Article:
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Melancolia PTC5186294
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Música Temprana/Adrián Rodriguez van der Spoel
rec. 2020, Pieterskerk, Utrecht, Netherlands
Texts and translations included
Reviewed as a stereo 16/44 download with pdf booklet from Outhere
PENTATONE PTC5186294 [74:03]

If melancholy and music are mentioned in the same breath, one is inclined to think immediately of John Dowland. His Lachrymae or Seven Teares are the most famous expression of a state of mind that was widespread in his time. However, melancholy is of all times. And this explains the title of the disc under review here, which is devoted to music from the Iberian peninsula, written in the 15th and the early 16th century.

In the time of Dowland it was a kind of fashion and had probably little to do with how people really felt. Whether that was any different in Spain around 1500 is an interesting question which is probably impossible to answer. But it is quite possible that the music included in the programme indeed reflects the actual state of mind of many people. It was a time of change which often causes insecurity. Among the events that shook the world in different ways were the discovery of America and in Spain in particular the end of the Reconquista with the conquest of Granada (and with it the end of the presence of the Moors in Spain). At the end of the 15th century Jews were forced either to convert to the Christian faith or to leave. It marked the end of a more or less peaceful cohabitation of the adherents of different religions which had lasted several centuries.

Those who have experienced the revival of early music may know the song by Juan del Encina, Triste España sin ventura; it was often performed and recorded, for instance by the ensemble Musica Reservata. Its first stanza says: "Sad, joyless Spain, everyone should weep for you. Barren, devoid of happiness that shall never return." This piece is not performed here but sums up pretty well the mood of the compositions which are included in the programme. The difference with the above-mentioned song is that in these pieces the melancholy is mostly the effect of misery in the love life of individual characters.

The programme opens with an anonymous piece, A los baños del amor: "Alone I shall go to the baths of love", which is dominated by a repeated four-note motif. It is from the Cancionero de Palacio, one of various collections of songs connected to the Spanish court, and one of the main sources of the programme performed by Música Temprana. One can find there even a rather grim piece, the anonymous En Ávila, mis ojos: "In Ávila at the river, there my beloved friend was murdered." A composer with the name Garcimuñoz wrote Una montaña pasando, a song about two unhappy shepherdesses, whose unhappiness has different causes: one complains that the cowherd she loves is avoiding her, whereas the second says: "Mother, may I die, as I do not want to marry, no!" They meet pilgrims, who express their empathy with the two girls. This piece is an example of an ensalada, a salad of different ingredients. The ensaladas by Mateo Flecha, some of which are quite long, have become well known. They mix fragments of different character and in different languages. That is here the case as well, although the piece is much more modest in proportions. It ends with a quotation from Psalm 137, Super flumina Babylonis, in which one word has been replaced.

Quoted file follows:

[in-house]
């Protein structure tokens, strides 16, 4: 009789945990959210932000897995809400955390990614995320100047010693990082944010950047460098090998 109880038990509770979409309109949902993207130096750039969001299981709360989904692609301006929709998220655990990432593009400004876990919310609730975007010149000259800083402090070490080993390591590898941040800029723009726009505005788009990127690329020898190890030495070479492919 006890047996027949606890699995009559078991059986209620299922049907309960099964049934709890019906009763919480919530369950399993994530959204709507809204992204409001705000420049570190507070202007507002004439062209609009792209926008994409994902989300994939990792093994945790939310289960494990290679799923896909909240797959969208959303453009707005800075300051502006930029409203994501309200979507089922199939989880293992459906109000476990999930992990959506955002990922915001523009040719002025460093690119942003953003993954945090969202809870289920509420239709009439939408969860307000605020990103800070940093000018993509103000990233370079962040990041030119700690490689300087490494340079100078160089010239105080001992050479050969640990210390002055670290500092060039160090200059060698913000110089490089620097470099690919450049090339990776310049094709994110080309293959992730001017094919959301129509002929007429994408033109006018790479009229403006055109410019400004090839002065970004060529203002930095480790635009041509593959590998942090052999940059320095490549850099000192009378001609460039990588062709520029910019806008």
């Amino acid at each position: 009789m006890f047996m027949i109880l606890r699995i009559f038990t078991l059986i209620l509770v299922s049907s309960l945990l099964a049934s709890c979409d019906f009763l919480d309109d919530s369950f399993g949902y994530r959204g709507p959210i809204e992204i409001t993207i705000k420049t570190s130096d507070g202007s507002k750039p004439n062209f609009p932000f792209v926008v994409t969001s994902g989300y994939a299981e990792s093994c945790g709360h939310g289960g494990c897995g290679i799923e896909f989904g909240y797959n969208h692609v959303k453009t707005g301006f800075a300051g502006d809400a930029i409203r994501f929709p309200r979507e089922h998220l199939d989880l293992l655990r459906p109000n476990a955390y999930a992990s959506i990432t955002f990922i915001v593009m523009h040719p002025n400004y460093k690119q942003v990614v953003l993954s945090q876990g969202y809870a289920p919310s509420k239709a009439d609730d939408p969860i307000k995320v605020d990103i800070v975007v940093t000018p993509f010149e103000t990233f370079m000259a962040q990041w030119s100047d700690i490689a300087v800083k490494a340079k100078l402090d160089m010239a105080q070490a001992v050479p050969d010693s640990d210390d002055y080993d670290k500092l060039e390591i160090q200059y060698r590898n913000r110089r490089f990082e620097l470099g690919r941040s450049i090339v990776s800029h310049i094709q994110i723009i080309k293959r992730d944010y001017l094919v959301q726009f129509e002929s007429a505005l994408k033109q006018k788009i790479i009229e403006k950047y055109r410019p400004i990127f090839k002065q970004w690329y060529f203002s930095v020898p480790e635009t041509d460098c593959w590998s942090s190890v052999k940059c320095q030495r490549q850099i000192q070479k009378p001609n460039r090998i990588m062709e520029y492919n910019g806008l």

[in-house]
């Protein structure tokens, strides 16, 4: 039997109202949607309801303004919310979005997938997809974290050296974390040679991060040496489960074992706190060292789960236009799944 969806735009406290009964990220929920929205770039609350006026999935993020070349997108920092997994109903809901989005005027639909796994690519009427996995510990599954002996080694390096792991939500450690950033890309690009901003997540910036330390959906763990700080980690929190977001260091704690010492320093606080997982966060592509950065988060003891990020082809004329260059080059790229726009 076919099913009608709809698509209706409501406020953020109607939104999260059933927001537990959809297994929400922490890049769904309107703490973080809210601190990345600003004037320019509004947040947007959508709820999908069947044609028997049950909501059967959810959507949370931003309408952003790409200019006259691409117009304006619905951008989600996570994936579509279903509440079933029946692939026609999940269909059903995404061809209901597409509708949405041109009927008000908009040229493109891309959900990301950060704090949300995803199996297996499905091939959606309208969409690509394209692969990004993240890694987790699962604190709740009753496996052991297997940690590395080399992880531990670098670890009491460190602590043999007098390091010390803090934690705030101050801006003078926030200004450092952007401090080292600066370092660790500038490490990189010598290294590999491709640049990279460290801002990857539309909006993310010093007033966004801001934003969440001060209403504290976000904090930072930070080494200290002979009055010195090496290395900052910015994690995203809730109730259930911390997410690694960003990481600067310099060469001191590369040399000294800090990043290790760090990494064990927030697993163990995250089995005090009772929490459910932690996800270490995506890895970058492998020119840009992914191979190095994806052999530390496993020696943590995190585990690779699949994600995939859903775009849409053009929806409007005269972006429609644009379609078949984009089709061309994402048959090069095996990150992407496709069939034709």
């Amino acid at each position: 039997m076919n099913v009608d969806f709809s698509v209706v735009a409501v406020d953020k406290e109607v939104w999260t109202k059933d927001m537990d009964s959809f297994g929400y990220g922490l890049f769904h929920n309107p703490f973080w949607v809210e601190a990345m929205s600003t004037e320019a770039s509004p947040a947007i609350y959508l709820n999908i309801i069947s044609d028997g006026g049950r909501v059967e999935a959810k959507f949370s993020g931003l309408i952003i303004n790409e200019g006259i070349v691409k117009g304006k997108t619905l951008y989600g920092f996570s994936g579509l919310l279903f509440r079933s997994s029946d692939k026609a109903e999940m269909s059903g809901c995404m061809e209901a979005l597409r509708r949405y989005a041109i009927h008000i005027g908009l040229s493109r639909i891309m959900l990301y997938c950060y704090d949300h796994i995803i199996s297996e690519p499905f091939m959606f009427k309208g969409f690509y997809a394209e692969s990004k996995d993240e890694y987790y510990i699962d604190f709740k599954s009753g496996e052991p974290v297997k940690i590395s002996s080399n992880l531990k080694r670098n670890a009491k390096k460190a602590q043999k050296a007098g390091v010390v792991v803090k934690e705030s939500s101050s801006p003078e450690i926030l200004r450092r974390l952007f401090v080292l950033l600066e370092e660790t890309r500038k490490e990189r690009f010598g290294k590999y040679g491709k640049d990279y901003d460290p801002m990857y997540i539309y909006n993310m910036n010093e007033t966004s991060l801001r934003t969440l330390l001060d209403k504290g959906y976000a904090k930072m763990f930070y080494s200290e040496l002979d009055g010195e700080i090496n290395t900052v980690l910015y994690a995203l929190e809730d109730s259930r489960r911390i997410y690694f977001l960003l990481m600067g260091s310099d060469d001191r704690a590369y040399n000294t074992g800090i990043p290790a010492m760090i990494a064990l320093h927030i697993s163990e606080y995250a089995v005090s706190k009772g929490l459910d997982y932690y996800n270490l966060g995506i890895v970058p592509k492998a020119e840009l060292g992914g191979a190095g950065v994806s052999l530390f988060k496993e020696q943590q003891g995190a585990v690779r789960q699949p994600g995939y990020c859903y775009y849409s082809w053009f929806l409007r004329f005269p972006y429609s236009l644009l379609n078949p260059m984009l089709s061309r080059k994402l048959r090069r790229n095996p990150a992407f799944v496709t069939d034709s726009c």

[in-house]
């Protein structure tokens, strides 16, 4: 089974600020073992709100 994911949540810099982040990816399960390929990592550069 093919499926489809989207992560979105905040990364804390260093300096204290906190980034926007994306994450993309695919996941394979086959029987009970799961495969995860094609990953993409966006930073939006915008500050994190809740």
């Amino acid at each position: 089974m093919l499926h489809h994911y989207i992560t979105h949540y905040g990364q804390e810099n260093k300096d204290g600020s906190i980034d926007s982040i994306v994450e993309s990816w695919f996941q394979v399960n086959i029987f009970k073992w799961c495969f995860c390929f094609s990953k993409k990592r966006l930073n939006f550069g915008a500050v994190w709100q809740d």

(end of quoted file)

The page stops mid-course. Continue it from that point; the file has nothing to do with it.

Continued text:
¡Cómo está sola mi vida! by Juan Ponçe is another piece that includes a reference to the Bible, in this case the Lamentations of Jeremiah. The first verses of this book get here a secular turn: "How lonely my life is, full of worries, lamenting and despondent grieving about the past". Pieces like this one - and the ensalada just mentioned - demonstrate that at that time there was no watershed between the sacred and the secular. A number of pieces in the programme are villancicos, which in the time the cancioneros were put together, were secular songs. In the course of time this genre turned sacred, and was often used for texts about the birth of Jesus or in honour of the Holy Sacrament.